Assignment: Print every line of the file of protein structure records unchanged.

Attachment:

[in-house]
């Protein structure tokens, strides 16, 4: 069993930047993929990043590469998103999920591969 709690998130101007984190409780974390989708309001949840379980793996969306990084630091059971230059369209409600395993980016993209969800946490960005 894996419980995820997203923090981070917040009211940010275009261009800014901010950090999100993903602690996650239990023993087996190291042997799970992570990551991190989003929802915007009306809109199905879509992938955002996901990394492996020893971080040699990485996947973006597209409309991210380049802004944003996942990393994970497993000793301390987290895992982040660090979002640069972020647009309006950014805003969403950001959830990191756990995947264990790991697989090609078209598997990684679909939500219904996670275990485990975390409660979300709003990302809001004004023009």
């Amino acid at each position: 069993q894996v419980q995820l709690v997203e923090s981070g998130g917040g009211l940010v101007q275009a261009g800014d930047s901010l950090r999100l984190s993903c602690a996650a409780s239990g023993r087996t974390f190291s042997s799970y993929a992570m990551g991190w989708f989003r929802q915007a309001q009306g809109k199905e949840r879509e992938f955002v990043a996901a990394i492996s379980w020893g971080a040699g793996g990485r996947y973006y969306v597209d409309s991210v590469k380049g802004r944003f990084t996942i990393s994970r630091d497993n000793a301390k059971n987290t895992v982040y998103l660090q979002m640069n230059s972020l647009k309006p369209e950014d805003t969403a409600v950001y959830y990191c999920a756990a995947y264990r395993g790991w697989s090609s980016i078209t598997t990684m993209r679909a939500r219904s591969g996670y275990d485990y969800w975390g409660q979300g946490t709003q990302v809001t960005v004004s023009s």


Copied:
[in-house]
């Protein structure tokens, strides 16, 4: 069993930047993929990043590469998103999920591969 709690998130101007984190409780974390989708309001949840379980793996969306990084630091059971230059369209409600395993980016993209969800946490960005 894996419980995820997203923090981070917040009211940010275009261009800014901010950090999100993903602690996650239990023993087996190291042997799970992570990551991190989003929802915007009306809109199905879509992938955002996901990394492996020893971080040699990485996947973006597209409309991210380049802004944003996942990393994970497993000793301390987290895992982040660090979002640069972020647009309006950014805003969403950001959830990191756990995947264990790991697989090609078209598997990684679909939500219904996670275990485990975390409660979300709003990302809001004004023009």
């Amino acid at each position: 069993q894996v419980q995820l709690v997203e923090s981070g998130g917040g009211l940010v101007q275009a261009g800014d930047s901010l950090r999100l984190s993903c602690a996650a409780s239990g023993r087996t974390f190291s042997s799970y993929a992570m990551g991190w989708f989003r929802q915007a309001q009306g809109k199905e949840r879509e992938f955002v990043a996901a990394i492996s379980w020893g971080a040699g793996g990485r996947y973006y969306v597209d409309s991210v590469k380049g802004r944003f990084t996942i990393s994970r630091d497993n000793a301390k059971n987290t895992v982040y998103l660090q979002m640069n230059s972020l647009k309006p369209e950014d805003t969403a409600v950001y959830y990191c999920a756990a995947y264990r395993g790991w697989s090609s980016i078209t598997t990684m993209r679909a939500r219904s591969g996670y275990d485990y969800w975390g409660q979300g946490t709003q990302v809001t960005v004004s023009s």